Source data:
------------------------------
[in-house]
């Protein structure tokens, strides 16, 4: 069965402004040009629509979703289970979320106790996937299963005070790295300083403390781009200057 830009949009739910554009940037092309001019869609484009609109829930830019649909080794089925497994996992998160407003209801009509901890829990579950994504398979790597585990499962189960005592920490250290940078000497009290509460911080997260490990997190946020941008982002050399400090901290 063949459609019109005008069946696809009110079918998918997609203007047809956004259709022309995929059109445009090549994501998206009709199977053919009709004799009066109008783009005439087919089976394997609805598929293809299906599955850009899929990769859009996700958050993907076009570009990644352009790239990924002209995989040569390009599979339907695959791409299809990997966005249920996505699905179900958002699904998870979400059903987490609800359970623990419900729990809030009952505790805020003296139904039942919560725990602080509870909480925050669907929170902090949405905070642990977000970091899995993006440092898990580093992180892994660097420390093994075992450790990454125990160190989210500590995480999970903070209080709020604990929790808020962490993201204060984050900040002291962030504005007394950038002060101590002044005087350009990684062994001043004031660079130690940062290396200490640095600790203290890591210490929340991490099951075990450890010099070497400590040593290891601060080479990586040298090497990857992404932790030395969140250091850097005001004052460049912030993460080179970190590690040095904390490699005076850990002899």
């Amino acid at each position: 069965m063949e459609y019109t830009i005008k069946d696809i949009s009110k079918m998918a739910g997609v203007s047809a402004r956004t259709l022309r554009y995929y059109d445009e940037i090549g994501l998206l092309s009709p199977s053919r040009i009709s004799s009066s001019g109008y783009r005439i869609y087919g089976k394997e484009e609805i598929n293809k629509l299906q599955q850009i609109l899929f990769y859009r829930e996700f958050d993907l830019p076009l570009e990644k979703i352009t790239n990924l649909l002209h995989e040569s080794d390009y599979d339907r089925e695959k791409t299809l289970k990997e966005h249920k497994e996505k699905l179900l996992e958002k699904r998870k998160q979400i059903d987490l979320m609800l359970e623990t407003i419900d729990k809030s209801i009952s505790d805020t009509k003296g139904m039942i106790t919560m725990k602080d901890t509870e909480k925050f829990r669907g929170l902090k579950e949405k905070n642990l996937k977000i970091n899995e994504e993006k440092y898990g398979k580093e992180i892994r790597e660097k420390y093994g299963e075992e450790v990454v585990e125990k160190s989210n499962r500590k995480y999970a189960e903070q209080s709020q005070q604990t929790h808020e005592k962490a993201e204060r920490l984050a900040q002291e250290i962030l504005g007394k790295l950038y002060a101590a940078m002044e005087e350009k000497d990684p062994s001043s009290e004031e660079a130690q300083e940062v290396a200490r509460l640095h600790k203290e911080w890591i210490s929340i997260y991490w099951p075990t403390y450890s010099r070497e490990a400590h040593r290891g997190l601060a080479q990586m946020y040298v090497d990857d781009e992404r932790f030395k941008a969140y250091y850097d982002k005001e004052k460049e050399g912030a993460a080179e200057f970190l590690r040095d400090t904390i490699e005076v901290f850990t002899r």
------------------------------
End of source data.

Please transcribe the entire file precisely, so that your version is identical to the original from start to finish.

[in-house]
């Protein structure tokens, strides 16, 4: 069965402004040009629509979703289970979320106790996937299963005070790295300083403390781009200057 830009949009739910554009940037092309001019869609484009609109829930830019649909080794089925497994996992998160407003209801009509901890829990579950994504398979790597585990499962189960005592920490250290940078000497009290509460911080997260490990997190946020941008982002050399400090901290 063949459609019109005008069946696809009110079918998918997609203007047809956004259709022309995929059109445009090549994501998206009709199977053919009709004799009066109008783009005439087919089976394997609805598929293809299906599955850009899929990769859009996700958050993907076009570009990644352009790239990924002209995989040569390009599979339907695959791409299809990997966005249920996505699905179900958002699904998870979400059903987490609800359970623990419900729990809030009952505790805020003296139904039942919560725990602080509870909480925050669907929170902090949405905070642990977000970091899995993006440092898990580093992180892994660097420390093994075992450790990454125990160190989210500590995480999970903070209080709020604990929790808020962490993201204060984050900040002291962030504005007394950038002060101590002044005087350009990684062994001043004031660079130690940062290396200490640095600790203290890591210490929340991490099951075990450890010099070497400590040593290891601060080479990586040298090497990857992404932790030395969140250091850097005001004052460049912030993460080179970190590690040095904390490699005076850990002899």
């Amino acid at each position: 069965m063949e459609y019109t830009i005008k069946d696809i949009s009110k079918m998918a739910g997609v203007s047809a402004r956004t259709l022309r554009y995929y059109d445009e940037i090549g994501l998206l092309s009709p199977s053919r040009i009709s004799s009066s001019g109008y783009r005439i869609y087919g089976k394997e484009e609805i598929n293809k629509l299906q599955q850009i609109l899929f990769y859009r829930e996700f958050d993907l830019p076009l570009e990644k979703i352009t790239n990924l649909l002209h995989e040569s080794d390009y599979d339907r089925e695959k791409t299809l289970k990997e966005h249920k497994e996505k699905l179900l996992e958002k699904r998870k998160q979400i059903d987490l979320m609800l359970e623990t407003i419900d729990k809030s209801i009952s505790d805020t009509k003296g139904m039942i106790t919560m725990k602080d901890t509870e909480k925050f829990r669907g929170l902090k579950e949405k905070n642990l996937k977000i970091n899995e994504e993006k440092y898990g398979k580093e992180i892994r790597e660097k420390y093994g299963e075992e450790v990454v585990e125990k160190s989210n499962r500590k995480y999970a189960e903070q209080s709020q005070q604990t929790h808020e005592k962490a993201e204060r920490l984050a900040q002291e250290i962030l504005g007394k790295l950038y002060a101590a940078m002044e005087e350009k000497d990684p062994s001043s009290e004031e660079a130690q300083e940062v290396a200490r509460l640095h600790k203290e911080w890591i210490s929340i997260y991490w099951p075990t403390y450890s010099r070497e490990a400590h040593r290891g997190l601060a080479q990586m946020y040298v090497d990857d781009e992404r932790f030395k941008a969140y250091y850097d982002k005001e004052k460049e050399g912030a993460a080179e200057f970190l590690r040095d400090t904390i490699e005076v901290f850990t002899r």